If you haven’t been on the campus recently, when you look out over the valley from the Union you will see a sea of blue – the blue football turf and the blue tennis courts. Carlson Stadium’s Legacy Field was dedicated on September 9, 2017. The Norse outdoor tennis courts were dedicated on September 16, 2017. As of 10/5/17, $1.63 million of the $1.7 million goal for the blue turf had been raised. Maybe this is something you would like to support.
Our college years were wonderful – we were lucky as we unknowingly basked in the sunshine of experiences that we stored in our hearts and still treasure and rely on today.
Soli Deo Gloria!
Lori (Wogen) Haaland
1965 Class Agent
FYI: Norkie is out of country – on a Norwegian archeological dig – researching intimate lives of lutefisk. However, he promises a “Norkie Corner” for next issue!
Carl Erickson of Orlando, Fla., died May 7, 2017, at age 74. Born in Elkader, Iowa, he grew up in the Elgin area and graduated in 1961 from Valley High School, where he excelled in academics and sports, playing basketball, football, and baseball. A member of the sub-state basketball team in 1960, Carl was voted Outstanding Athlete at Valley in 1961. During his college years at Luther, where he majored in Spanish, Carl spent some of his summers working as a smokejumper out West, fighting forest fires. After his Luther graduation, he taught high school Spanish in Sturgeon Bay, Wis., for four years, before returning home in 1969 to farm with his father and brother, in Wadena, raising cattle and corn for 30 years. Carl married Colleen Burger in 1973, and they later divorced. He and his longtime companion, Shirley Louw, became the parents of their daughter, Nicole, in 1982. Carl enjoyed bowling, golfing, mushroom hunting in the spring, and socializing with friends. He worked for Shafar Fiberglass in West Union for 10 years before moving to Orlando in 2003. While in Florida, Carl continued to stay busy working several part-time jobs. He is survived by his companion, Shirley Louw; daughter, Nicole Louw; grandson; two sisters, Joyce (Dave) Munson and Mary Lou Loeb; a brother, Leigh Roger (Joyce) Erickson; and many nieces and nephews. Carl was preceded in death by his mother in 1979 and father in 1986.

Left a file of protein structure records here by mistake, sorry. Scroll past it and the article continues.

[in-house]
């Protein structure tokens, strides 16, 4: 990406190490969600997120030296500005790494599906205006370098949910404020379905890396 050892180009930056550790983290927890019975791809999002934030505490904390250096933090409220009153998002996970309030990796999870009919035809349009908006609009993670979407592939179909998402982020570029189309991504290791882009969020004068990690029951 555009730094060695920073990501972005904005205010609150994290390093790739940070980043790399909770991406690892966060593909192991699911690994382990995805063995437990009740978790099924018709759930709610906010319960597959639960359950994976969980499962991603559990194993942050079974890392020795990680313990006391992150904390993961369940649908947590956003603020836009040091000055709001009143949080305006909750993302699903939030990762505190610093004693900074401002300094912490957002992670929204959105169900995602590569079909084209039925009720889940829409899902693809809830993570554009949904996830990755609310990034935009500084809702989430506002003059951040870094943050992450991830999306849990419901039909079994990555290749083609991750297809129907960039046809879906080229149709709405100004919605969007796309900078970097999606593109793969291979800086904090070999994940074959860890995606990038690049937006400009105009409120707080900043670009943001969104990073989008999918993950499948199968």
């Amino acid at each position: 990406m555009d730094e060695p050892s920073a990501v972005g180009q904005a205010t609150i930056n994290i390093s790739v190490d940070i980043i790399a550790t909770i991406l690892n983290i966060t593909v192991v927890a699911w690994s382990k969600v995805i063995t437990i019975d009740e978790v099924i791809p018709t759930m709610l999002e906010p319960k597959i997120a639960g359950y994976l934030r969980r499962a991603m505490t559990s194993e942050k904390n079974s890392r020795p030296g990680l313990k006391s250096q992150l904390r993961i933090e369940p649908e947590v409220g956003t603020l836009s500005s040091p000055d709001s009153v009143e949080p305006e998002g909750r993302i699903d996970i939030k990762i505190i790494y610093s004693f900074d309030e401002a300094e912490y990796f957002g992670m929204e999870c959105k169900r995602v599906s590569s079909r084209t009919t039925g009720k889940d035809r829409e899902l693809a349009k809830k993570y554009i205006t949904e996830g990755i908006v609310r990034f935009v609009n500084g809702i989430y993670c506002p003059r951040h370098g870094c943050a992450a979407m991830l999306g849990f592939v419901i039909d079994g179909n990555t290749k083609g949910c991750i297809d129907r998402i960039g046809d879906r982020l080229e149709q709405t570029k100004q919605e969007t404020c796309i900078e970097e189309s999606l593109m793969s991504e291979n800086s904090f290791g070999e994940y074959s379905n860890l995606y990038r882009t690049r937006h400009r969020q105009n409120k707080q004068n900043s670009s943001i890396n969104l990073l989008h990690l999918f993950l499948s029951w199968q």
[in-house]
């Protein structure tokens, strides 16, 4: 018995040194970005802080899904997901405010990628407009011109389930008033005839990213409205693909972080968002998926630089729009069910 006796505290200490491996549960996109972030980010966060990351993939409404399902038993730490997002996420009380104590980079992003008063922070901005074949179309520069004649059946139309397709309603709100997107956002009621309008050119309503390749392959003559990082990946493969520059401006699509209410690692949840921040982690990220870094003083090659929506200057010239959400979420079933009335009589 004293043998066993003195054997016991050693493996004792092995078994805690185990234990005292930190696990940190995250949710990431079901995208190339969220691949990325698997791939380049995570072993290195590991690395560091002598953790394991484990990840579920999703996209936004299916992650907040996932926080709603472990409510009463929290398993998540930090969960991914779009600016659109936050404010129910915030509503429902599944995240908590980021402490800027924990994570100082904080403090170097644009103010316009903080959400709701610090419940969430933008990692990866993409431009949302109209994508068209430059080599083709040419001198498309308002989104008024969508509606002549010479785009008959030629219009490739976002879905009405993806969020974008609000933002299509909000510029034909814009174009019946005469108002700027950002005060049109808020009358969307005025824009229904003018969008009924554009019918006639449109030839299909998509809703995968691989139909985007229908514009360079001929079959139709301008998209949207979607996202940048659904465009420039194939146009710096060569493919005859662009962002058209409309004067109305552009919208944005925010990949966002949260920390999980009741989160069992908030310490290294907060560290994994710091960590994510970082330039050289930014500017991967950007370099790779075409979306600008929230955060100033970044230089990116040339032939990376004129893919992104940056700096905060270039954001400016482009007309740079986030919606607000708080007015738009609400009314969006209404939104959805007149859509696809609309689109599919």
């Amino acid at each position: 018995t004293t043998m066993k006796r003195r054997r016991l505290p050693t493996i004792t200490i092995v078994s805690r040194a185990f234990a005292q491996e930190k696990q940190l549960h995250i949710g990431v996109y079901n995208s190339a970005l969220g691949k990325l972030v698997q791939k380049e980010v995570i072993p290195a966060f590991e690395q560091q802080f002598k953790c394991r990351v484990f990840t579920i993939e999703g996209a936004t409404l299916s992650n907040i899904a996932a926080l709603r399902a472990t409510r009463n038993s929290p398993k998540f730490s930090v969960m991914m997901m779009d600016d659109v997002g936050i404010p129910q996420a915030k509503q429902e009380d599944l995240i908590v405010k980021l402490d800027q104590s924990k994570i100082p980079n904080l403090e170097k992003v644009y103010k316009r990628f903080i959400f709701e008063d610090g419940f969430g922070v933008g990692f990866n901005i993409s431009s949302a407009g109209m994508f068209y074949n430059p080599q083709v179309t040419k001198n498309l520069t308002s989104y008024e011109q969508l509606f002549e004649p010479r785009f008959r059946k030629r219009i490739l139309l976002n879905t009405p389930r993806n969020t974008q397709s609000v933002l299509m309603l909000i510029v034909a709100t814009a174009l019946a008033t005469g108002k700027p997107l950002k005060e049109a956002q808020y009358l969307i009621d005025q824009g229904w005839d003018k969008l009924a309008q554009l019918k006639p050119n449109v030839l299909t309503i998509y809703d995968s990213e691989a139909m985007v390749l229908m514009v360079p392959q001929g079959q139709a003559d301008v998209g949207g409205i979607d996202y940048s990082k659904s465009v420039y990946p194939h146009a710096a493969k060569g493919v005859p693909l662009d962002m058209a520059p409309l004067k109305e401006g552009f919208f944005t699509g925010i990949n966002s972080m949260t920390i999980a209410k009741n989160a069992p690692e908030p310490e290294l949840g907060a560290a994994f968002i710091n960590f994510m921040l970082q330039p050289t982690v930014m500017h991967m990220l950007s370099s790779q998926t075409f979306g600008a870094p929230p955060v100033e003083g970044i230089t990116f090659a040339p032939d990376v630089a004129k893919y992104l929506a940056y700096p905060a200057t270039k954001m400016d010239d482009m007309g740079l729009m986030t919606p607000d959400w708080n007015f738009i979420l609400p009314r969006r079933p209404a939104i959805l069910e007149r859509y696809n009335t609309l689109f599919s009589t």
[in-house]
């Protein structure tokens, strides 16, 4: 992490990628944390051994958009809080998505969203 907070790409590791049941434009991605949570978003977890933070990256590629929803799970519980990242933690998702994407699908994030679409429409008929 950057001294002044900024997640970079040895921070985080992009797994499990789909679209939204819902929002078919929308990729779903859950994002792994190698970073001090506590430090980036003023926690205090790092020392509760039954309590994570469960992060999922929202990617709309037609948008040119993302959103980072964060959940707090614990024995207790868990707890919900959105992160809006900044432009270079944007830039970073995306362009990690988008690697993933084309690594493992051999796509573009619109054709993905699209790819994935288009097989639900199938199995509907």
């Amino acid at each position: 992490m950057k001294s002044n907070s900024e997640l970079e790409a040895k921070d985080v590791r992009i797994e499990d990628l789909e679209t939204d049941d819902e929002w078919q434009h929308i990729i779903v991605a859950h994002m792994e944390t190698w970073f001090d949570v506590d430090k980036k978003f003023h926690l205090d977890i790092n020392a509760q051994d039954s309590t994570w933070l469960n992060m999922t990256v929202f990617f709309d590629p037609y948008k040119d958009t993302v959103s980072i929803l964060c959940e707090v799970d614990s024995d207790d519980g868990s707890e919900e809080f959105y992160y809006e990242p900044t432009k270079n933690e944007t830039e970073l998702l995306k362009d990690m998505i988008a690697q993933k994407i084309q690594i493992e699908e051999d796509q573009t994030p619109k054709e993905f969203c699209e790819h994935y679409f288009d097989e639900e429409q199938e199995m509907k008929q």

Gayl Gitch of Fredericksburg, Iowa, died June 1, 2016, at age 73. Born in New Hampton, he attended Luther before graduating from Wartburg College in 1964 and the University of Northern Iowa in 1970. Gayl was an all-state football and baseball player, all-state vocalist, musician, and avid sports fan. He taught mathematics, coached, and worked as a school administrator in Iowa and Minnesota. Gayl married Dianne Laabs and they later divorced. He married Ruth Sassmann Fink in 1984; she died after an auto accident in 2003. Gayl was a member of Faith United Church of Christ in Tripoli for 20 years and a member of St. Paul’s Lutheran Church in Fredericksburg, where he was baptized and confirmed. He is survived by his brother, Jerry (Georgia) Gitch; two children, Stephen Gitch and Renee (Chuck) Smith; four grandchidren; 10 great-grandchildren; five stepchildren: Terri (Glenn) Meier, Jerelyn (Brent) Steere, David (Deb) Fink, Mary (John) Gorh, and Lynne (Fink) Rasmussen ’84 (John); 15 step-grandchildren; 23 step-great-grandchildren; one step-great-great-grandchild. Gayl was preceded in death by his wife, Ruth; his parents, Alvin and Beth Gitch; a brother, James Gitch; daughter-in-law, Marlyne Barker, and her husband, Garth Barker.